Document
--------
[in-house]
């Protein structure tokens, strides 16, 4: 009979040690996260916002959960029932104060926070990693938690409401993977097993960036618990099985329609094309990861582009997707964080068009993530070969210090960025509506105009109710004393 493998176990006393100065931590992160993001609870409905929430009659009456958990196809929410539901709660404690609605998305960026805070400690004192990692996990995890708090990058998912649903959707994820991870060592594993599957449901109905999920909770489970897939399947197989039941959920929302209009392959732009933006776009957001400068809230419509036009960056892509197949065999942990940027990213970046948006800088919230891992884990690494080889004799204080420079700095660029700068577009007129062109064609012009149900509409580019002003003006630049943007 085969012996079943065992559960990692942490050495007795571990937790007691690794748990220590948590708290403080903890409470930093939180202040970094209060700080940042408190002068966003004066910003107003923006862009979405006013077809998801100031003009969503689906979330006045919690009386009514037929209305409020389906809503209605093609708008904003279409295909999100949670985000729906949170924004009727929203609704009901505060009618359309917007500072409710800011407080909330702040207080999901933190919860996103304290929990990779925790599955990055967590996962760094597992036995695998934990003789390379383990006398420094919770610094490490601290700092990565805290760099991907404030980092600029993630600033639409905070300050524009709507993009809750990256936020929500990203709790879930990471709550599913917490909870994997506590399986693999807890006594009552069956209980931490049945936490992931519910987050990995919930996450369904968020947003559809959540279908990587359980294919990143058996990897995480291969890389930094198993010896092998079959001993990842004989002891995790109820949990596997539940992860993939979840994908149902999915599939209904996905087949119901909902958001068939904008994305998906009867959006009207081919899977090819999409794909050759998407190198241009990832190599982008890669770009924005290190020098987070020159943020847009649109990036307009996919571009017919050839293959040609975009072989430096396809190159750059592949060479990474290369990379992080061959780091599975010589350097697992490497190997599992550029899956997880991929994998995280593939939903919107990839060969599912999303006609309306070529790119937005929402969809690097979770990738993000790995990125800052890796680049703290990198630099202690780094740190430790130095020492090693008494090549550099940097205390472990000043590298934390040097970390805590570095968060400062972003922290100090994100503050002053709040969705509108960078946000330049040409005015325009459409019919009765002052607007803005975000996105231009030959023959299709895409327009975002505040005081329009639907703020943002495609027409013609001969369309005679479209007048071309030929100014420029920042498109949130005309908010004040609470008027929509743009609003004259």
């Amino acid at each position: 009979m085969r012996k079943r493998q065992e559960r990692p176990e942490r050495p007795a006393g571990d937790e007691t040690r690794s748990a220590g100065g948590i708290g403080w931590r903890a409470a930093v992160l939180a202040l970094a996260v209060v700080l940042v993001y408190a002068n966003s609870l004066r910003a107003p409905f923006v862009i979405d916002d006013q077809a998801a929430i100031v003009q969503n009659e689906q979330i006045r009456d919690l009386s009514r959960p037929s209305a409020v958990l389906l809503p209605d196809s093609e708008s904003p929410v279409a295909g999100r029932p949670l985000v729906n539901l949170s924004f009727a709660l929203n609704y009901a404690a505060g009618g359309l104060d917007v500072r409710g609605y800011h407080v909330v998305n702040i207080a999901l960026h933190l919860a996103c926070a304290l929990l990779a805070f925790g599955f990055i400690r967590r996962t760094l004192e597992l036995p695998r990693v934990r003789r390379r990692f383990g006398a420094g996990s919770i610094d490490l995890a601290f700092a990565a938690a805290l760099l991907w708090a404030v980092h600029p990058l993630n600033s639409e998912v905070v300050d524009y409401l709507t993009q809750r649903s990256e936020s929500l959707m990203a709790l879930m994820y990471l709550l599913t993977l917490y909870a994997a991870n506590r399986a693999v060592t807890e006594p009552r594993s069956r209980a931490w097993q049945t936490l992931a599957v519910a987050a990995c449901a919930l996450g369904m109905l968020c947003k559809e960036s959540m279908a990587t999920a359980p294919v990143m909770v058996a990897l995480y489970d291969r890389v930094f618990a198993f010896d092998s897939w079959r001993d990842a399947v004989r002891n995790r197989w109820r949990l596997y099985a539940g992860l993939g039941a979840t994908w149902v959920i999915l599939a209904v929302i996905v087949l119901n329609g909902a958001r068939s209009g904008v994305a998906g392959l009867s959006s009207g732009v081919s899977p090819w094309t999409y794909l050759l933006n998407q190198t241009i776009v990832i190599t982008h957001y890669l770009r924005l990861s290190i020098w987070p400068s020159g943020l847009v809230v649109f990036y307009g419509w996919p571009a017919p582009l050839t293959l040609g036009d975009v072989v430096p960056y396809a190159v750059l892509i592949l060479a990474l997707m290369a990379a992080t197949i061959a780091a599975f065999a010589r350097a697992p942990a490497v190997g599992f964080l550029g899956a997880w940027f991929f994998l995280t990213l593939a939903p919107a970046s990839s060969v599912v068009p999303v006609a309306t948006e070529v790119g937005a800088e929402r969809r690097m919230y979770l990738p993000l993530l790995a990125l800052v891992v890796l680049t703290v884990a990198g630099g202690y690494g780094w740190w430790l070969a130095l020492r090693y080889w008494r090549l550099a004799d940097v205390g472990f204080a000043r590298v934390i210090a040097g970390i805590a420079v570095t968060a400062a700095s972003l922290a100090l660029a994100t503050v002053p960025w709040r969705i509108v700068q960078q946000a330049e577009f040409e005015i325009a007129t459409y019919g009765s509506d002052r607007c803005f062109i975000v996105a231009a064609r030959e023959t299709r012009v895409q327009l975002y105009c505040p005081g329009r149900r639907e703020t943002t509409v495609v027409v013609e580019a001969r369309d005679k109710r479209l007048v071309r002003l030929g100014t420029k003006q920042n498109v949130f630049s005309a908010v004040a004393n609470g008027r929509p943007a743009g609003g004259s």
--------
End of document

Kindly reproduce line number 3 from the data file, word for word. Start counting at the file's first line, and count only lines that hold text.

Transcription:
């Amino acid at each position: 009979m085969r012996k079943r493998q065992e559960r990692p176990e942490r050495p007795a006393g571990d937790e007691t040690r690794s748990a220590g100065g948590i708290g403080w931590r903890a409470a930093v992160l939180a202040l970094a996260v209060v700080l940042v993001y408190a002068n966003s609870l004066r910003a107003p409905f923006v862009i979405d916002d006013q077809a998801a929430i100031v003009q969503n009659e689906q979330i006045r009456d919690l009386s009514r959960p037929s209305a409020v958990l389906l809503p209605d196809s093609e708008s904003p929410v279409a295909g999100r029932p949670l985000v729906n539901l949170s924004f009727a709660l929203n609704y009901a404690a505060g009618g359309l104060d917007v500072r409710g609605y800011h407080v909330v998305n702040i207080a999901l960026h933190l919860a996103c926070a304290l929990l990779a805070f925790g599955f990055i400690r967590r996962t760094l004192e597992l036995p695998r990693v934990r003789r390379r990692f383990g006398a420094g996990s919770i610094d490490l995890a601290f700092a990565a938690a805290l760099l991907w708090a404030v980092h600029p990058l993630n600033s639409e998912v905070v300050d524009y409401l709507t993009q809750r649903s990256e936020s929500l959707m990203a709790l879930m994820y990471l709550l599913t993977l917490y909870a994997a991870n506590r399986a693999v060592t807890e006594p009552r594993s069956r209980a931490w097993q049945t936490l992931a599957v519910a987050a990995c449901a919930l996450g369904m109905l968020c947003k559809e960036s959540m279908a990587t999920a359980p294919v990143m909770v058996a990897l995480y489970d291969r890389v930094f618990a198993f010896d092998s897939w079959r001993d990842a399947v004989r002891n995790r197989w109820r949990l596997y099985a539940g992860l993939g039941a979840t994908w149902v959920i999915l599939a209904v929302i996905v087949l119901n329609g909902a958001r068939s209009g904008v994305a998906g392959l009867s959006s009207g732009v081919s899977p090819w094309t999409y794909l050759l933006n998407q190198t241009i776009v990832i190599t982008h957001y890669l770009r924005l990861s290190i020098w987070p400068s020159g943020l847009v809230v649109f990036y307009g419509w996919p571009a017919p582009l050839t293959l040609g036009d975009v072989v430096p960056y396809a190159v750059l892509i592949l060479a990474l997707m290369a990379a992080t197949i061959a780091a599975f065999a010589r350097a697992p942990a490497v190997g599992f964080l550029g899956a997880w940027f991929f994998l995280t990213l593939a939903p919107a970046s990839s060969v599912v068009p999303v006609a309306t948006e070529v790119g937005a800088e929402r969809r690097m919230y979770l990738p993000l993530l790995a990125l800052v891992v890796l680049t703290v884990a990198g630099g202690y690494g780094w740190w430790l070969a130095l020492r090693y080889w008494r090549l550099a004799d940097v205390g472990f204080a000043r590298v934390i210090a040097g970390i805590a420079v570095t968060a400062a700095s972003l922290a100090l660029a994100t503050v002053p960025w709040r969705i509108v700068q960078q946000a330049e577009f040409e005015i325009a007129t459409y019919g009765s509506d002052r607007c803005f062109i975000v996105a231009a064609r030959e023959t299709r012009v895409q327009l975002y105009c505040p005081g329009r149900r639907e703020t943002t509409v495609v027409v013609e580019a001969r369309d005679k109710r479209l007048v071309r002003l030929g100014t420029k003006q920042n498109v949130f630049s005309a908010v004040a004393n609470g008027r929509p943007a743009g609003g004259s």